Amadou Vamoulké completes 2,000 days in prison in Cameroon without being convicted
Cameroonian journalist Amadou Vamoulké, the septuagenarian former head of the national radio and TV broadcaster, has just completed his 2,000th day in detention without being convicted on any charge. Cameroon’s disgraceful treatment of Vamoulké falls far below even the most basic standards of justice and human dignity, says Reporters Without Borders (RSF).
Adjourned 90 times, his trial is the longest to have been held as part of the anti-corruption drive known as Operation Sparrowhawk that the Cameroonian authorities launched in 2006. Critics have often accused them of exploiting Sparrowhawk to get rid of personalities regarded as a nuisance. Aside from the shocking treatment of journalists in Eritrea, which is one of the world’s worst dictatorships and is rightly last in RSF's World Press Freedom Index, this case has also broken all records for the longest detention of an African journalist without being convicted. Vamoulké has been held for more than five and a half years.
Arrested on 29 July 2016, Vamoulké is the subject of two distinct grotesque proceedings on charges of misusing public funds as director-general of Cameroon Radio Television (CRTV) – charges for which absolutely no evidence and no witness has ever been produced by the prosecution. In letter on 29 December to the secretary-general of the prime minister's office, whose duties include ensuring Cameroon’s compliance with the international conventions and treaties it has signed, Vamoulké’s French and Cameroonian lawyers called on the authorities to free him in order to comply with the decision issued on 12 July 2020 by the UN Working Group on Arbitrary Detention. After being referred the case by RSF, the Working Group issued an unambiguous determination that Vamoulké’s provisional detention has “no legal basis” and that the violations of the right to due process are “of such gravity” that they confer an “arbitrary character” on Mr. Vamoulké’s detention.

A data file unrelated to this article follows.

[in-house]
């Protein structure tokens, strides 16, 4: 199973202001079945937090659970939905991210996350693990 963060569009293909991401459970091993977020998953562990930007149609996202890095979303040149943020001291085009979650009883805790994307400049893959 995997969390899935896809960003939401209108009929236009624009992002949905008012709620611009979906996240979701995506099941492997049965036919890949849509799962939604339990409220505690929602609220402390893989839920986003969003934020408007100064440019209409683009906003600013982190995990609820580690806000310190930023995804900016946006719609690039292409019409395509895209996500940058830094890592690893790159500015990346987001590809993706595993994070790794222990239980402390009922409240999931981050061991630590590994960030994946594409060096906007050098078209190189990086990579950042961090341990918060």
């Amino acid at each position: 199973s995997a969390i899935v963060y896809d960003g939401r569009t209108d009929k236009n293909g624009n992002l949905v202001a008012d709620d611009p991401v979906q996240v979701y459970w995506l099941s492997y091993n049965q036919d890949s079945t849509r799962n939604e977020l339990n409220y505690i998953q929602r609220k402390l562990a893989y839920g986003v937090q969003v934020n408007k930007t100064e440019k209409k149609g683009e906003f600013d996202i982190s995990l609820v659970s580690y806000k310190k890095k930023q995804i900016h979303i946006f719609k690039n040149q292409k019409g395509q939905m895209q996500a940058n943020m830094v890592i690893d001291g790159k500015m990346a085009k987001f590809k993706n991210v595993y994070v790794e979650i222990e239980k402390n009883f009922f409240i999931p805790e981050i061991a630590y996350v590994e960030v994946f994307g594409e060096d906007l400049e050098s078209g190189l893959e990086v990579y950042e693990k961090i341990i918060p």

“Two thousand days in prison and 90 trial adjournments – these are dizzying figures behind which lies the life of a journalist broken by five and a half years of totally illegal provisional detention,” said Arnaud Froger, the head of RSF’s Africa desk. “We reiterate our appeal to the Cameroonian authorities to end this judicial persecution, which is breaking all records, which is arbitrarily depriving a journalist of his freedom, and which is discrediting all of the Cameroonian institutions involved.”
In its decision, the UN Working Group also voiced concern about the health of Vamoulké, who will be 72 next month and who suffers from an illness described by medical experts as “severe.” He has never been given the tests and treatment required by his ailment and he is in great danger from Covid-19 because of his age and pre-existing conditions, and because of prison over-crowding.
Cameroon is ranked 135th out of 180 countries in RSF's 2021 World Press Freedom Index.